CullmanTimes.com - Cullman, Alabama

Education

March 12, 2013

Wallace State representatives attend Achieving the Dream’s 2013 annual meeting on student success

HANCEVILLE — Interim Dean of Academic Affairs Dr. Beth Bownes-Johnson and College Dean Johnny McMoy were among the group representing Wallace State Community College at a recent meeting of the Achieving the Dream National Reform Network, along with Dr. Vince Tinto, whose groundbreaking work on student success has informed research and policy at the highest levels since his seminal work, “Leaving College,” was published in 1987.

Tinto’s work on college completion and the importance of learning communities in fostering student engagement and success continues to shape thinking about best practices in higher education nationally. It was the inspiration for Wallace State’s first learning communities begun several years ago as a collaborative effort between Bownes-Johnson’s English classes and Dr. Wes Rakestraw’s biology classes, two core subjects for entering students that are often referred to as “gatekeeper courses” because successful completion of these courses is a predictor of student retention and persistence in college.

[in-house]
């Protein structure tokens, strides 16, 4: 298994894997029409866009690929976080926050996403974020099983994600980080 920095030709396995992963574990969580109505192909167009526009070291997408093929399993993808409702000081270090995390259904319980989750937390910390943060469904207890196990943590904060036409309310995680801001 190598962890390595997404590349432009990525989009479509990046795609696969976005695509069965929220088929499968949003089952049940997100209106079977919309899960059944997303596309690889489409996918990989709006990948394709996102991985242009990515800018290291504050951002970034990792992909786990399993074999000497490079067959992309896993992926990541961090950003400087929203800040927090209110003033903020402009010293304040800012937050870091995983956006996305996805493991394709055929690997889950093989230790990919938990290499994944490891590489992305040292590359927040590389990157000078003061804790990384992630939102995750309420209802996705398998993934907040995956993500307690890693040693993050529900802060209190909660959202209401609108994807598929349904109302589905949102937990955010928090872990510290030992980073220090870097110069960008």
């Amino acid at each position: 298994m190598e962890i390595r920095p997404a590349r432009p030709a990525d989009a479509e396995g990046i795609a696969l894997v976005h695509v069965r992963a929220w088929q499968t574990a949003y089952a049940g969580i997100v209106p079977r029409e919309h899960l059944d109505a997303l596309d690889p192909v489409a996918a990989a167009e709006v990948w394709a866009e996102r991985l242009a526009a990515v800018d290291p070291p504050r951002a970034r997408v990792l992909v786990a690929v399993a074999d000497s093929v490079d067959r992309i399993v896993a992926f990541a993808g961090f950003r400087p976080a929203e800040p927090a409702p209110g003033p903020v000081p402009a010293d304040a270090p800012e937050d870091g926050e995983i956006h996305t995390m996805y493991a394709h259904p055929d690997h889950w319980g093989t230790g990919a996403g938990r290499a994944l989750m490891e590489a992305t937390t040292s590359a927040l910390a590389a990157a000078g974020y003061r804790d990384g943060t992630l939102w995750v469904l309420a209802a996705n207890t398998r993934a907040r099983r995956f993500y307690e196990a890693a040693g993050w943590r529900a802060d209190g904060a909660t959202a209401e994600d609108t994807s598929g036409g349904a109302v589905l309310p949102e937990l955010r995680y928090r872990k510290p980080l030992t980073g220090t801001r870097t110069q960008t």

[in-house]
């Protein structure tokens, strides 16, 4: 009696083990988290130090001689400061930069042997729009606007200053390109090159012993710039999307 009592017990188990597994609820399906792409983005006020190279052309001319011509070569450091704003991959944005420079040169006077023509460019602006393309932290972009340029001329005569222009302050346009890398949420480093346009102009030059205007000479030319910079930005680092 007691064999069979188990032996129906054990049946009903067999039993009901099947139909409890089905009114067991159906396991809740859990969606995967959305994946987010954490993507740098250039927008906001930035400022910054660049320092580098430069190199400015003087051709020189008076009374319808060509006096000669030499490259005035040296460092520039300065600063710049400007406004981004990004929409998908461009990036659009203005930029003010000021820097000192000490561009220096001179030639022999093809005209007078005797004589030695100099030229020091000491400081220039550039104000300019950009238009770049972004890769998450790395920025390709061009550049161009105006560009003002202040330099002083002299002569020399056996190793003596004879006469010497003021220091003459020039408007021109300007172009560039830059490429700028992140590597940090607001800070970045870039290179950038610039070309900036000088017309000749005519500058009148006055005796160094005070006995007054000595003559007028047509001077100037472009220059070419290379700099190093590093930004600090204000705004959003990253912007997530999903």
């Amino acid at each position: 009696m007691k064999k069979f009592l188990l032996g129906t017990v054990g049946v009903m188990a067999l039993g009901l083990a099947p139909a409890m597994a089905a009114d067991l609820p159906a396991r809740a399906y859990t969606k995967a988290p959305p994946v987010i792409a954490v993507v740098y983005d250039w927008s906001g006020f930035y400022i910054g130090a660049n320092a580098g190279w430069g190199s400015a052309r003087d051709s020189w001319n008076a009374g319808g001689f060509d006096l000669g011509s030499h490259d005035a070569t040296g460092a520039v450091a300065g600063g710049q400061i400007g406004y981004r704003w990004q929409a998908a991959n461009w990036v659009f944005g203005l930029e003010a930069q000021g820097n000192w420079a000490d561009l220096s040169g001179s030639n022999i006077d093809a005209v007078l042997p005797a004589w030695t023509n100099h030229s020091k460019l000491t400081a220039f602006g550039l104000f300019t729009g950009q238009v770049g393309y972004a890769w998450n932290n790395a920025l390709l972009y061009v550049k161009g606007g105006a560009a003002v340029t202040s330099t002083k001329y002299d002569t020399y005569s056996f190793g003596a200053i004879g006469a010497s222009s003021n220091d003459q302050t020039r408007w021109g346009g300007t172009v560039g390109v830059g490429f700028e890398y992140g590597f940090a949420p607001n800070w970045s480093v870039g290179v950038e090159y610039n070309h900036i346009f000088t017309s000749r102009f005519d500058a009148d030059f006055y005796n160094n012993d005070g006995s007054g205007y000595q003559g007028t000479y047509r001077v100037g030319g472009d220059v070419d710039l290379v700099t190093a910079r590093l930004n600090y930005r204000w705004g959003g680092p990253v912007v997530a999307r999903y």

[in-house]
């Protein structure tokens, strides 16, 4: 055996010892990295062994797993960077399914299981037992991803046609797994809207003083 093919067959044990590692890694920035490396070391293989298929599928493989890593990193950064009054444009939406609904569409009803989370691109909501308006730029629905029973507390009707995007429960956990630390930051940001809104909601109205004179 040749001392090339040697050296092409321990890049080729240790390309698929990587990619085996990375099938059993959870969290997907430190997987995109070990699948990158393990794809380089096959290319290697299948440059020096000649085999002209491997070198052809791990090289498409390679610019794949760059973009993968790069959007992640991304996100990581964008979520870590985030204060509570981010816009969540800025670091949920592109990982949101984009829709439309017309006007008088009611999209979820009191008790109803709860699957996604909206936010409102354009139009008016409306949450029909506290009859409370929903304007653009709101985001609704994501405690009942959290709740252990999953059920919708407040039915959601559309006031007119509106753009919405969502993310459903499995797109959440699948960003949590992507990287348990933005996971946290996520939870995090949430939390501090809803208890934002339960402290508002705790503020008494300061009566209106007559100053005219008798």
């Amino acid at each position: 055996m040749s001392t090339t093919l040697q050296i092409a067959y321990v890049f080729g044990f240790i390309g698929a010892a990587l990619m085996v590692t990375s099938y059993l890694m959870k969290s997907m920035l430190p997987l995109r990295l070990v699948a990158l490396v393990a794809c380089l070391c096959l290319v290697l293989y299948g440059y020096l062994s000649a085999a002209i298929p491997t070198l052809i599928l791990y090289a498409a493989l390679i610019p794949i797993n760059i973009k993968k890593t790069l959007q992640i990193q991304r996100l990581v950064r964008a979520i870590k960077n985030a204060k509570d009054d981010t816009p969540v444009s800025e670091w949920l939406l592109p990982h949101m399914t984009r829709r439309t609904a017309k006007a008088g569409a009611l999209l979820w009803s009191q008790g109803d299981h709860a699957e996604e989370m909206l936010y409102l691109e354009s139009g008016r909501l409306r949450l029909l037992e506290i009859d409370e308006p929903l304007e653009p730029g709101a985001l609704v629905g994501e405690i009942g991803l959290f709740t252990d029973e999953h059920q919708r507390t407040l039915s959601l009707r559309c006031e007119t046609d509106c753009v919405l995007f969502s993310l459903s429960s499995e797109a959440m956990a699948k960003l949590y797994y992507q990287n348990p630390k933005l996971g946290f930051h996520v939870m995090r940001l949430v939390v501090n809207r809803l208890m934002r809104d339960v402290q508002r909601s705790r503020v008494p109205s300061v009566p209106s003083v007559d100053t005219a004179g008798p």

Learning communities continue to be part of Wallace State President Dr. Vicki Hawsey’s Student Success Agenda. This fall Wallace State will introduce a greatly expanded selection of learning community opportunities. Hawsey, along with Student Services staff member Lisa Farnsworth, and Institutional Researcher Mattie Hudson were also in attendance at the national Dream 2013 Summit in Anaheim, Calif.

 Wallace State was one of 25 institutions selected in 2012 to join the Lumina Foundation’s prestigious Achieving the Dream network because of its strong commitment to student success and completion. Achieving the Dream is the nation’s most comprehensive non-governmental reform network for student success in U.S. higher education, and was conceived as an initiative by Lumina Foundation and seven founding partner organizations. The Achieving the Dream model is based on helping more students, particularly low-income students and students of color, stay in school and earn a college certificate or degree. Evidence-based, student-centered, and built on the values of equity and excellence, Achieving the Dream is closing achievement gaps and accelerating student success nationwide.

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